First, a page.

Amid the utter craziness that was the 2012 Republican primary debates (even Mitt Romney called the entire process “nuts”), the candidates seemed to have some kind of contest going–aside from vying for the presidential nomination. Who could pay the most homage to Ronald Reagan? At one debate, Newt Gingrich mentioned Reagan 55 times, followed by Rick Santorum with 15, and Michele Bachmann with 8. Only Gary Johnson’s speaking time was devoid of nods to Reagan (and in fairness, he got very little speaking time).
While that was going on, it was tough to ignore the fact that Reagan’s positions would have put him at odds with the far-right positions of most of the candidates. In contrast to the GOP candidates, Reagan was not only open to raising taxes, he did so more than once. Somewhere between Reagan’s time in office and the 2012 primary, even talk of compromise became a sign of weakness.
While many people do see the dramatic shift to the right taken by the Republican Party since Reagan was in Office, it’s not often that you hear someone blame President Reagan for the election of President Obama. But now you have, thanks to Iowa Congressman Steve King.
For King, the road to President Obama’s election began in 1986, when President Reagan signed the Immigration Reform and Control Act of 1986, which granted amnesty to many immigrants who arrived in the United States prior to 1982. In King’s estimation, the influx of new citizens gave rise to the current generation of Latino voters…in other words, more people who voted for Obama.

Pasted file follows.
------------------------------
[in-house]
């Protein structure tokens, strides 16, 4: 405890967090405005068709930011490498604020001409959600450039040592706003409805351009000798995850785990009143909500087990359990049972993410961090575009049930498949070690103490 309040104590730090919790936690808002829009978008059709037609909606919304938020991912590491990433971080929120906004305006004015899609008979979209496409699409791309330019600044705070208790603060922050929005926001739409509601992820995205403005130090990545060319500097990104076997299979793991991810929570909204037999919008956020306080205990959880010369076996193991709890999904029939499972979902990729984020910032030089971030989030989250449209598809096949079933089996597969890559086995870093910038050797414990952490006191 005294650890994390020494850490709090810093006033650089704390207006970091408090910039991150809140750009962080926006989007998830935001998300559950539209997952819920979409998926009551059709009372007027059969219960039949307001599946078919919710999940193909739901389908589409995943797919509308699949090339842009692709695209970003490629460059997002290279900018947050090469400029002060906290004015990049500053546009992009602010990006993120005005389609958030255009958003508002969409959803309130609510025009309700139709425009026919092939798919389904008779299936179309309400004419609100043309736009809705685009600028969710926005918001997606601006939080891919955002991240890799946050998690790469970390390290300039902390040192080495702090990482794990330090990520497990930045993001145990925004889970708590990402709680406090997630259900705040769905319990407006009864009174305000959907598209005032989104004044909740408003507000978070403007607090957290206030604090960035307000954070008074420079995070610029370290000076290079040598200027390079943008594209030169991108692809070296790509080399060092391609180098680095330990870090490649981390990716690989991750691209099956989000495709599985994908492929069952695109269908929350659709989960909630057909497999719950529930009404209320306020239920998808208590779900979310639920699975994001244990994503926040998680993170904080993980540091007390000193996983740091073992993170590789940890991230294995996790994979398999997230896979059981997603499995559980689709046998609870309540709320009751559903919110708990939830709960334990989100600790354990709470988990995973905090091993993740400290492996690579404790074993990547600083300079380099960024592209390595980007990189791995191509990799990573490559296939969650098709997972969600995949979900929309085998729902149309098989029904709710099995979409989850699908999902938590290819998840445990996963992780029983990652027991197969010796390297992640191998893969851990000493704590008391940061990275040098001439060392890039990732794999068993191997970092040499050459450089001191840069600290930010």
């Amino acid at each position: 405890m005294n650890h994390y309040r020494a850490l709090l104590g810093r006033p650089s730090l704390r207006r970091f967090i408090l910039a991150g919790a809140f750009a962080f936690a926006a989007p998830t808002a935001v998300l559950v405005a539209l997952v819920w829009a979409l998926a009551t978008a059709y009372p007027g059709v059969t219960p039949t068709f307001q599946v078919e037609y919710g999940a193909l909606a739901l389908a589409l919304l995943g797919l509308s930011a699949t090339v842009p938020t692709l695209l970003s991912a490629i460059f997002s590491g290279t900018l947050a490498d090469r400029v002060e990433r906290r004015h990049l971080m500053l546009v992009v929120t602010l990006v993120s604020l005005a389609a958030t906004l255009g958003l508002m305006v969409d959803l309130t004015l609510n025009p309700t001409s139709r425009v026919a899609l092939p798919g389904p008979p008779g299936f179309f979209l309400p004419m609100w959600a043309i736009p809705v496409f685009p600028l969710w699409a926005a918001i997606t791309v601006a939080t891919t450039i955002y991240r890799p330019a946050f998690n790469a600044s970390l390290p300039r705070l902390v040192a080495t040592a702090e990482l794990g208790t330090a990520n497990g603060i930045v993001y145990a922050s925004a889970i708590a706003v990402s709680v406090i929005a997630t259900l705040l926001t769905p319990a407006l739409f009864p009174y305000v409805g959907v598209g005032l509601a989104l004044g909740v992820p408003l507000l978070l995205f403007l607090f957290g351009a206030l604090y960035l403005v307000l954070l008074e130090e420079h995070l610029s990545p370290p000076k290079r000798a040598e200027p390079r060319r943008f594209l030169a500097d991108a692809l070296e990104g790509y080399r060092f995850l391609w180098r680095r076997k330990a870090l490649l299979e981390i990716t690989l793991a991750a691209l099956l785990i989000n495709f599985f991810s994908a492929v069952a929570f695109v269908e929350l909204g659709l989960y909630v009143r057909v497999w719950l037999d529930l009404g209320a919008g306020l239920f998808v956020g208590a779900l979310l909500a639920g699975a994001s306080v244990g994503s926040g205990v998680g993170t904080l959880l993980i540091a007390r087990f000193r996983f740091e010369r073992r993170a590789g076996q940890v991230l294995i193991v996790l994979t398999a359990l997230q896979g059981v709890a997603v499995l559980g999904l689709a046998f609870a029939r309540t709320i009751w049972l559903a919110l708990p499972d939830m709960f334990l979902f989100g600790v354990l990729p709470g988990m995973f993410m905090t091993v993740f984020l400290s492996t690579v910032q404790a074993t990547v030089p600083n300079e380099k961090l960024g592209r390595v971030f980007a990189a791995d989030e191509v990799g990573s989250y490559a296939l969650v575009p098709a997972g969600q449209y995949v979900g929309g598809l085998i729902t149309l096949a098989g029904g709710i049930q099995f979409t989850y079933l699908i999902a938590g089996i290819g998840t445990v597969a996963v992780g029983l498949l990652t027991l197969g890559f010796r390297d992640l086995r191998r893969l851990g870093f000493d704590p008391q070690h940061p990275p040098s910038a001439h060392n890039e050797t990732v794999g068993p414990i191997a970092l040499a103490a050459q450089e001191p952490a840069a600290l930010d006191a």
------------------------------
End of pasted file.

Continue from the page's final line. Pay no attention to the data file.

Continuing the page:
“There is something like 15 million people in this country, not just counting deaths and those that might have gone back, that were the beneficiaries of the 1986 Amnesty Act,” he said at a hearing with the House Judiciary Committee on Wednesday. “I’d just pose this question. Does anybody think that Barack Obama would be president today if the 1986 Amnesty Act had not become law?”
There’s no question that something went wrong for Republicans in the 2012 election regarding, but not limited to, Latino voters. President Obama netted 71% of the Latino vote compared to Romney’s 27%. Pinning the blame on Ronald Reagan however, is really quite the stretch.
Consider the obstacles to Latino support demonstrated by Congressman King himself. He’s compared selecting the best immigrants to the process of choosing a dog, and relentlessly advocated for an “English only” bill.
Lawmakers on both sides of the aisle have shown a commitment to comprehensive immigration reform, largely because of the demographic shift we’ve seen in recent generations. In the interim though, it seems like Republicans can count on Steve King to keep on keeping on when it comes to alienating an increasingly significant portion of the electorate.
CORRECTION: An earlier version of this article referred to Congressman King’s comparison between dogs and immigrants as one related to undocumented immigrants. This has been corrected.